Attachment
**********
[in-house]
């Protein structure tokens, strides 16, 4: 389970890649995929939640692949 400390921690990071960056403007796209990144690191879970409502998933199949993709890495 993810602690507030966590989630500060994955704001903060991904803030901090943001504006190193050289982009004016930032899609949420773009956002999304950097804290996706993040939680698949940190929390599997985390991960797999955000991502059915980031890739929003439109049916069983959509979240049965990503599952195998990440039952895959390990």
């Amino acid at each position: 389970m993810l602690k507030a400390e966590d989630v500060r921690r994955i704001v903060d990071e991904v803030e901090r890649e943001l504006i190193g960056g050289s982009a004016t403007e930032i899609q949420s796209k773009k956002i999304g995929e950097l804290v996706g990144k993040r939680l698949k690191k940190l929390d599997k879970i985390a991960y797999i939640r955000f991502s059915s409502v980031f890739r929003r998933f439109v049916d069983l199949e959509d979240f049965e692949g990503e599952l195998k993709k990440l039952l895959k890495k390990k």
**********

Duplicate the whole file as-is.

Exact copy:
[in-house]
């Protein structure tokens, strides 16, 4: 389970890649995929939640692949 400390921690990071960056403007796209990144690191879970409502998933199949993709890495 993810602690507030966590989630500060994955704001903060991904803030901090943001504006190193050289982009004016930032899609949420773009956002999304950097804290996706993040939680698949940190929390599997985390991960797999955000991502059915980031890739929003439109049916069983959509979240049965990503599952195998990440039952895959390990």
């Amino acid at each position: 389970m993810l602690k507030a400390e966590d989630v500060r921690r994955i704001v903060d990071e991904v803030e901090r890649e943001l504006i190193g960056g050289s982009a004016t403007e930032i899609q949420s796209k773009k956002i999304g995929e950097l804290v996706g990144k993040r939680l698949k690191k940190l929390d599997k879970i985390a991960y797999i939640r955000f991502s059915s409502v980031f890739r929003r998933f439109v049916d069983l199949e959509d979240f049965e692949g990503e599952l195998k993709k990440l039952l895959k890495k390990k």